Vinyl vs. Aluminum vs. Wood vs. Fiberglass: what are the differences?


There are four main materials which today's manufacturers use for their replacement windows: vinyl, aluminum, fiberglass, and wood. Each material has its advantages and disadvantages. In Southern California the primary material used for replacement windows is vinyl. Vinyl windows are created from plastic known as polyvinyl chloride or PVC. Why is this material so popular?


Vinyl windows are considered superior to other materials because of their benefits in maintenance, energy efficiency, and cost. Vinyl windows are practically maintenance-free as opposed to their aluminum, fiberglass, and wood counterparts. Vinyl's durable surface does not fade or discolor from weather conditions and is virtually worry free. Now some may wonder how a plastic like vinyl could be compared with the strength of aluminum, wood, or fiberglass windows. In reality, vinyl windows are just as strong.


Lets see how:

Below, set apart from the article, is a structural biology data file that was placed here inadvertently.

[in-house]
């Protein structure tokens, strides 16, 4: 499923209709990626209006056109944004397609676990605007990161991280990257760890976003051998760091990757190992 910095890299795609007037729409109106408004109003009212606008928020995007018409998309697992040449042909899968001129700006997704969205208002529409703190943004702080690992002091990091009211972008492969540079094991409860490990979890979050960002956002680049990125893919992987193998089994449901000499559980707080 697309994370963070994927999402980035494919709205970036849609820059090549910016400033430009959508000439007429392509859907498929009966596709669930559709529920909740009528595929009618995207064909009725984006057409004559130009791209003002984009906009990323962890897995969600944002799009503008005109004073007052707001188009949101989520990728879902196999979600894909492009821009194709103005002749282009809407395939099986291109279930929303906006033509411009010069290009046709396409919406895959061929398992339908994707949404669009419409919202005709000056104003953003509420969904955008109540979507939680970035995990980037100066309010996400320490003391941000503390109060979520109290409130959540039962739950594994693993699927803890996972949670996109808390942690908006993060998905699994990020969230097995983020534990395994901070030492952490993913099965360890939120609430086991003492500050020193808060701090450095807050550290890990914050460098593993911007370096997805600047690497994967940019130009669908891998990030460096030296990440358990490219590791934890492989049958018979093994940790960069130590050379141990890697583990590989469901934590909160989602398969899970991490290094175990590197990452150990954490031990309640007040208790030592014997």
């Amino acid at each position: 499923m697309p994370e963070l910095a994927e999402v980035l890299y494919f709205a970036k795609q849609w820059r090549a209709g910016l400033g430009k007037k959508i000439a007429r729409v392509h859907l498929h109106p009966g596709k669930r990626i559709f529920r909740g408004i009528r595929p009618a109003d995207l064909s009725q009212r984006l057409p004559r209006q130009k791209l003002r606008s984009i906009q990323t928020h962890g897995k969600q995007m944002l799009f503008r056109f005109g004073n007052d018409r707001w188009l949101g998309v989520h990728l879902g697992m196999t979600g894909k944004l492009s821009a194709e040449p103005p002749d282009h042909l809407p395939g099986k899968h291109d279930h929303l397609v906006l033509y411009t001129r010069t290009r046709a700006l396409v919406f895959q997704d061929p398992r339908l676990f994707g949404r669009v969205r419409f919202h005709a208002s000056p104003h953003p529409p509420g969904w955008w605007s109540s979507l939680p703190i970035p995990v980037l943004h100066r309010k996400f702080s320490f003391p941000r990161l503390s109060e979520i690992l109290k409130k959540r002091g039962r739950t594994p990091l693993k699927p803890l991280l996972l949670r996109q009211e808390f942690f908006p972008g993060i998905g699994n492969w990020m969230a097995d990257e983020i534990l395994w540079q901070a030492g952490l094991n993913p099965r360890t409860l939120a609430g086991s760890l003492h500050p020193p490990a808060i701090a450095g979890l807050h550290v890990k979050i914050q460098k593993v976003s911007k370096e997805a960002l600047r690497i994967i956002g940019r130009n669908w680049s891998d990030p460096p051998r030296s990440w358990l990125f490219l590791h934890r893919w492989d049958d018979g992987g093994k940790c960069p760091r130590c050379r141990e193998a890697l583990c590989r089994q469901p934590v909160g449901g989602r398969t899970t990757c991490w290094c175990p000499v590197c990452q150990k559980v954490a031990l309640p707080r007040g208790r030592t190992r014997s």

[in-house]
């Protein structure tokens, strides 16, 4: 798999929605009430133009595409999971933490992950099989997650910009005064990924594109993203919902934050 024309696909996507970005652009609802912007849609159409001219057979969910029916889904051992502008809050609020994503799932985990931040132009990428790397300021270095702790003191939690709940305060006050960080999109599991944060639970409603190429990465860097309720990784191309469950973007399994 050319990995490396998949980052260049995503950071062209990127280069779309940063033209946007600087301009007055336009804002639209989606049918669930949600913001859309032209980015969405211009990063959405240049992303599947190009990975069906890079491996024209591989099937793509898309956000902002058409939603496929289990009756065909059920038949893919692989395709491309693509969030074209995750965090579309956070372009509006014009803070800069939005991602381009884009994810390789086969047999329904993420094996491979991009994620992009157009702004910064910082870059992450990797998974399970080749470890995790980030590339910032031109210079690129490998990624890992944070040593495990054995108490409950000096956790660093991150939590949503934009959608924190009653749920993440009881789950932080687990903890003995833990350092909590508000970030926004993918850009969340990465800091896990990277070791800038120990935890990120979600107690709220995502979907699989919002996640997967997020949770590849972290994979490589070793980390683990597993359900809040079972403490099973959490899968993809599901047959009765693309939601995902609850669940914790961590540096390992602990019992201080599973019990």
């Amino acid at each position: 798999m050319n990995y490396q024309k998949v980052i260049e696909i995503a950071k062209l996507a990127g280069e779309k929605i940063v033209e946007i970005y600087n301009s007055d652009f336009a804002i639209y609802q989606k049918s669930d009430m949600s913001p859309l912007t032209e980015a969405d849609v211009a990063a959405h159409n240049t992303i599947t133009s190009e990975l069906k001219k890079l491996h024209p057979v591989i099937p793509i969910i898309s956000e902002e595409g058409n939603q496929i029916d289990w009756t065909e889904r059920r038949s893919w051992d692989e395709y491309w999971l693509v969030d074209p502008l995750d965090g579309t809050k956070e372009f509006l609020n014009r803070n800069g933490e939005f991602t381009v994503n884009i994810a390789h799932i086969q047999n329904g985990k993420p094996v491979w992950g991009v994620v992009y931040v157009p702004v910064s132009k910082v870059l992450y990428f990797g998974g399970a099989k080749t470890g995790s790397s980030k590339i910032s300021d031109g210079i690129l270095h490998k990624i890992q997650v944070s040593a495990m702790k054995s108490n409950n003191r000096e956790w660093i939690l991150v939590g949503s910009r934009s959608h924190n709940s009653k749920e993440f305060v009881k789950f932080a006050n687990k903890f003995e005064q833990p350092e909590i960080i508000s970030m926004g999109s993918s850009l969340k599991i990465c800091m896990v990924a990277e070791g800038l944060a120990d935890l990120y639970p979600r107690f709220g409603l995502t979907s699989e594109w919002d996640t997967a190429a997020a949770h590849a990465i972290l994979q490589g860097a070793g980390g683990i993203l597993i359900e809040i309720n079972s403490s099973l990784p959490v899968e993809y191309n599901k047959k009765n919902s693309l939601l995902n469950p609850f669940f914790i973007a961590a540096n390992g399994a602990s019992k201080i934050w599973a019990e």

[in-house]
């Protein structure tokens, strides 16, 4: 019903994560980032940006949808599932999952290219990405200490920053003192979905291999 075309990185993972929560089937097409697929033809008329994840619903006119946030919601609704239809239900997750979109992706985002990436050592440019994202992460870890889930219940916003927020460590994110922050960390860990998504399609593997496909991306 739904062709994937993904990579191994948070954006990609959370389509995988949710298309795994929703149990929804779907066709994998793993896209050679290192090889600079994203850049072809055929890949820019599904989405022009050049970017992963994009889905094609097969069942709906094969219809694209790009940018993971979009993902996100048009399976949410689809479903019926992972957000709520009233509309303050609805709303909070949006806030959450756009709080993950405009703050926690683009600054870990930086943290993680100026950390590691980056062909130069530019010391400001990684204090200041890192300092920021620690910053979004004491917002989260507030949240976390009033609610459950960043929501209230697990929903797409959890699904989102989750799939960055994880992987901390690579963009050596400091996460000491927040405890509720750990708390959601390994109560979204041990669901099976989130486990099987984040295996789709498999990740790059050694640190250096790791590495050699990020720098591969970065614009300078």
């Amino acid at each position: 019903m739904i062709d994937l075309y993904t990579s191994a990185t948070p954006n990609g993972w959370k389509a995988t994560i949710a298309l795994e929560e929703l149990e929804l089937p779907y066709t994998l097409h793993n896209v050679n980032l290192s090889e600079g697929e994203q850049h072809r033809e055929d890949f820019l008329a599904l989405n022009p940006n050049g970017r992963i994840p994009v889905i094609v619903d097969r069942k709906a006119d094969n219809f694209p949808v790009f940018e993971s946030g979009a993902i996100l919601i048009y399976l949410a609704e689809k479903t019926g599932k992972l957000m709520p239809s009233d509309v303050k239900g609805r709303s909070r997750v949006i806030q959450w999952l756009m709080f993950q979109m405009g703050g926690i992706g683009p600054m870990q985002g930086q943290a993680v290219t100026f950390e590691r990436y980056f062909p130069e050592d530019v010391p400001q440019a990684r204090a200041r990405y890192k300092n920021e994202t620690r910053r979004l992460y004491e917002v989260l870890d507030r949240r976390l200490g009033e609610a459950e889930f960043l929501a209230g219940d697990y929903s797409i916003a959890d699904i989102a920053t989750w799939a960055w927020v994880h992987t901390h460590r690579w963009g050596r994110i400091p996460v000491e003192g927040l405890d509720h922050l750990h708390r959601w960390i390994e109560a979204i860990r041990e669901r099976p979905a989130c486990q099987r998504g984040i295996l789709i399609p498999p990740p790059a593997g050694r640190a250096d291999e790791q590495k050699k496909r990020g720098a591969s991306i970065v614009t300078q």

Aluminum, wood, and fiberglass windows are mechanically fastened vs. vinyl which are welded. Because these materials are mechanically fastened, there is a chance for the two fastened pieces to shift and separate. If the window shifts out of its original position, air draft will enter your home's interior and the shifted window may start leaking, causing damage to the surrounding structure. On the other hand, vinyl windows are welded together to ensure the windows will never separate or shift out of its originally manufactured and insulated position.



Unlike wood windows, vinyl replacement windows are virtually maintenance-free after they are installed. Wood windows require painting once installed, are prone to rotting, and are much more costly than vinyl. On the other hand, aluminum windows can oxidize and fiberglass' surface is so fragile that many cleaning solutions will cause the window to fade. Vinyl will never warp, shrink, swell, rot, fade, corrode, etc. which is why they are considered a care-free replacement window solution.



Vinyl windows are a low conductor of energy which means that whatever the outdoor weather conditions, your home will retain its interior temperature. For instance, aluminum, a high conductor of energy, is hot to the touch during the scorching California summer months. So, as the aluminum warms, it in turn heats up your home's inside temperature, acting against your conditioner and raising your energy bills. This is one of the reasons why the government does not offer the same tax incentives for aluminum which it does for vinyl windows.


So, you have many options when it comes to replacement windows. Take the time to shop around and find the style, material, and company which best suits your project.